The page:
If you met error like "ORA-12578: TNS:wallet open failed", then one possibility is that the Oracle RAC Database is using a local wallet(created with parameter -auto_login_local, which is from 11.2 release, usually local wallet is used in a highly confidential system) but the wallet is migrated from another server.
The migrated local wallet can be opened and read without problems on the new host, but the information inside does not match the hostname and this leads to the error ORA-12578: TNS:wallet open failed. Be noted that even on the original host, the wallet cannot be used by another OS user.
Master encryption key is stored in wallet in TDE(transparent data encryption), it's the key that wraps(encrypts) the Oracle TDE columns and tablespace encryption keys. The wallet must be open before you can create the encrypted tablespace and before you can store or retrieve encrypted data. Also when recovering a database with encrypted tablespaces (for example after a SHUTDOWN ABORT or a catastrophic error that brings down the database instance), you must open the Oracle wallet after database mount and before database open, so the recovery process can decrypt data blocks and redo. When you open the wallet, it is available to all session, and it remains open until you explicitly close it or until the database is shut down.
Tablespace encryption encrypts at the physical block level, can perform better than encrypting many columns. When using column encryption for tables, there is only one table key regardless of the number of encrypted columns in a table, and the table key is stored in data dictionary. And when using tablespace encryption, the tablespace key is stored in the header of each datafile of the encrypted tablespace.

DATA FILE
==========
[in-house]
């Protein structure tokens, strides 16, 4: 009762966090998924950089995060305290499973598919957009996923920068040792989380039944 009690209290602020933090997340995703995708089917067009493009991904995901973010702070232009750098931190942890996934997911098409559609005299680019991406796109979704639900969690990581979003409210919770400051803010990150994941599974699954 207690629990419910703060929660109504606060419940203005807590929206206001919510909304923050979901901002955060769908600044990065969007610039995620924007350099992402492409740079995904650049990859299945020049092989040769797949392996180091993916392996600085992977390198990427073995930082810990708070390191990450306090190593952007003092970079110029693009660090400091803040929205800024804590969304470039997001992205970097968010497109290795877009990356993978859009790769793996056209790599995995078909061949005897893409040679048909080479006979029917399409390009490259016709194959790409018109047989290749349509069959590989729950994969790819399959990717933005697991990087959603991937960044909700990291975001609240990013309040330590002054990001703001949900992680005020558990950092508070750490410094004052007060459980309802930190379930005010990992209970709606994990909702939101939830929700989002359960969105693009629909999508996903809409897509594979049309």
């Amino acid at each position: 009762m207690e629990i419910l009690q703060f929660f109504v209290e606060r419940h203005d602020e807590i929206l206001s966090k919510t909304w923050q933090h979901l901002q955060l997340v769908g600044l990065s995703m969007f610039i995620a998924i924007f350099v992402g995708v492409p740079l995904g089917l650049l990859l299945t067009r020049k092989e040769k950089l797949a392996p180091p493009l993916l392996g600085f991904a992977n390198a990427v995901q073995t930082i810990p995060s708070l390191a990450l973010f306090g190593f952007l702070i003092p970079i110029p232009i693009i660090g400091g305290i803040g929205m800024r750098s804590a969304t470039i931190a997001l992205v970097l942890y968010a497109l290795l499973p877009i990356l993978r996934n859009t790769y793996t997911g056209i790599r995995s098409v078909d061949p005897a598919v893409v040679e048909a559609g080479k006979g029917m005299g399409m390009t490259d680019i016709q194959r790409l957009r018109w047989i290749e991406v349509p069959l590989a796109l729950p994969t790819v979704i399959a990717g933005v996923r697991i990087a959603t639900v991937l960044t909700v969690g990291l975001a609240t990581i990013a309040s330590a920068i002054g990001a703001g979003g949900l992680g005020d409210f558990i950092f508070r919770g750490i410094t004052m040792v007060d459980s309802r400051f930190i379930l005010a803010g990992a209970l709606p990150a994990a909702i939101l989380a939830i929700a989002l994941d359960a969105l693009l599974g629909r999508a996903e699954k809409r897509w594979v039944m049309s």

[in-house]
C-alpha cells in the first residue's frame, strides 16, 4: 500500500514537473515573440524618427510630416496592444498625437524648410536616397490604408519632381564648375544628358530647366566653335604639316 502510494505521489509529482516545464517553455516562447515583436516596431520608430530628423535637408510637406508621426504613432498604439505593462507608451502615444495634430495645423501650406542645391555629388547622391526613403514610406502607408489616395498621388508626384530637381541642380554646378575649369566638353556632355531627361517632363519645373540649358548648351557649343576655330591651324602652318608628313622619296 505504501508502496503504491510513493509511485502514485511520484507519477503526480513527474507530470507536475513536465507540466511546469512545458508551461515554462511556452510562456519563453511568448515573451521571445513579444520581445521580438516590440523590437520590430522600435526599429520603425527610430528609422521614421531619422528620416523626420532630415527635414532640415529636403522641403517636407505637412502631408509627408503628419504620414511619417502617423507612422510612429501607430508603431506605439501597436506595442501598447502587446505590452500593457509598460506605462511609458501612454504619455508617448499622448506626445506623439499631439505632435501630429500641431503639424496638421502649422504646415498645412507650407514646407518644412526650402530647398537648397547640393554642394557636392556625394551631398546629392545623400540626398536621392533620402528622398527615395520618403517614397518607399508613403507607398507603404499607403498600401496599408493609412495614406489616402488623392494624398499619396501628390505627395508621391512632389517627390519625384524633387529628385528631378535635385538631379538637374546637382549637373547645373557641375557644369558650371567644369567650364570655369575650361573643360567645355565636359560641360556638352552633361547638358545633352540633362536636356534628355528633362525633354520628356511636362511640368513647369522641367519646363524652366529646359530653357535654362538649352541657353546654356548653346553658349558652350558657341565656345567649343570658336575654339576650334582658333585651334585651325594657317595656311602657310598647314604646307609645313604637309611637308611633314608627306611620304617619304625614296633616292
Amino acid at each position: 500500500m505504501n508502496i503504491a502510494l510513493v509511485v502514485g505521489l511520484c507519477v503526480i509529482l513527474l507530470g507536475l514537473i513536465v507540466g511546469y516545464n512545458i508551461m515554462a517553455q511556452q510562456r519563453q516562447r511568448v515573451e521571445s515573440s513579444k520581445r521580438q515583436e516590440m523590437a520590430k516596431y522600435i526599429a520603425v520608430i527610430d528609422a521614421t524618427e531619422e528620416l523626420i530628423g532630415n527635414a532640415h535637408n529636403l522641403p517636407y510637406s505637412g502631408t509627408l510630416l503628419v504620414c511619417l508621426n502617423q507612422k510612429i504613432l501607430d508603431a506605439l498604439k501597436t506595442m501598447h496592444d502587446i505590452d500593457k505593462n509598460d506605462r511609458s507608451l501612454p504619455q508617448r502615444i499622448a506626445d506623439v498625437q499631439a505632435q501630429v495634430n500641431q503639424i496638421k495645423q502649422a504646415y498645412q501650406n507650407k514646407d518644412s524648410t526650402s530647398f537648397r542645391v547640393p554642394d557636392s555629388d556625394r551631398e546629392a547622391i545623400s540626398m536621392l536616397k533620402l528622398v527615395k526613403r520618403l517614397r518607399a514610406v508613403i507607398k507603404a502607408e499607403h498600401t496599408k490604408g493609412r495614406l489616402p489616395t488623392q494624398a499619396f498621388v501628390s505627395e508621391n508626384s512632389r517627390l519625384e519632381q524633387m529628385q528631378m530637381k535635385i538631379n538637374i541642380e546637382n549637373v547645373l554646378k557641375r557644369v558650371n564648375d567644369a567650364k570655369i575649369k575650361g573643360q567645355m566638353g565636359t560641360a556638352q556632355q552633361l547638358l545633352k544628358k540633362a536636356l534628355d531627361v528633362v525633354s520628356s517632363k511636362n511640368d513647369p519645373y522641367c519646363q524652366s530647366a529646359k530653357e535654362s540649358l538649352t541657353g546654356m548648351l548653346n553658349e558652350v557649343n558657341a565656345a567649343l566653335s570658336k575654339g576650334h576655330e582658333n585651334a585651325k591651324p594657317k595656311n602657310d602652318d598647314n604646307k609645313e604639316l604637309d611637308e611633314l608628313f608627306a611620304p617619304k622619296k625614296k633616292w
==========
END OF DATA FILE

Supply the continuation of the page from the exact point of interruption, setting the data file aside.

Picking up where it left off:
Below is from here:
TDE uses a two tier key mechanism. When TDE column encryption is applied to an existing application table column, a new table key is created and stored in the Oracle data dictionary. When TDE tablespace encryption is used, the individual tablespace keys are stored in the header of the underlying OS file(s). The table and tablespace keys are encrypted using the TDE master encryption key. The master encryption key is generated when TDE is initialized and stored outside the database in the Oracle Wallet. Both the master key and table keys can be independently changed (rotated, re-keyed) based on company security policies. Tablespace keys cannot be re-keyed (rotated); work around is to move the data into a new encrypted tablespace. Oracle recommends backing up the wallet before and after each master key change.